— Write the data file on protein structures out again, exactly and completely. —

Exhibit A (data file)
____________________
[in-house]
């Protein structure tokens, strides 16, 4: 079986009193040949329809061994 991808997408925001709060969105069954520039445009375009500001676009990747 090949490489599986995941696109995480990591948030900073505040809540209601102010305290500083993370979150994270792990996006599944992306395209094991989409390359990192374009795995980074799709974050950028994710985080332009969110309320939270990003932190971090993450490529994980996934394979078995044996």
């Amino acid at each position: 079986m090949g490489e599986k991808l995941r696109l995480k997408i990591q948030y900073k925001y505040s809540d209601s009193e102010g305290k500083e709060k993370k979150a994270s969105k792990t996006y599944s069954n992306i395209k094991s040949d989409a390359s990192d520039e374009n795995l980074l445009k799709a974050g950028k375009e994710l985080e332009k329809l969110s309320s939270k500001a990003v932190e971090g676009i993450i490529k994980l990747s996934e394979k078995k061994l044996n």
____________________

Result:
[in-house]
């Protein structure tokens, strides 16, 4: 079986009193040949329809061994 991808997408925001709060969105069954520039445009375009500001676009990747 090949490489599986995941696109995480990591948030900073505040809540209601102010305290500083993370979150994270792990996006599944992306395209094991989409390359990192374009795995980074799709974050950028994710985080332009969110309320939270990003932190971090993450490529994980996934394979078995044996």
């Amino acid at each position: 079986m090949g490489e599986k991808l995941r696109l995480k997408i990591q948030y900073k925001y505040s809540d209601s009193e102010g305290k500083e709060k993370k979150a994270s969105k792990t996006y599944s069954n992306i395209k094991s040949d989409a390359s990192d520039e374009n795995l980074l445009k799709a974050g950028k375009e994710l985080e332009k329809l969110s309320s939270k500001a990003v932190e971090g676009i993450i490529k994980l990747s996934e394979k078995k061994l044996n």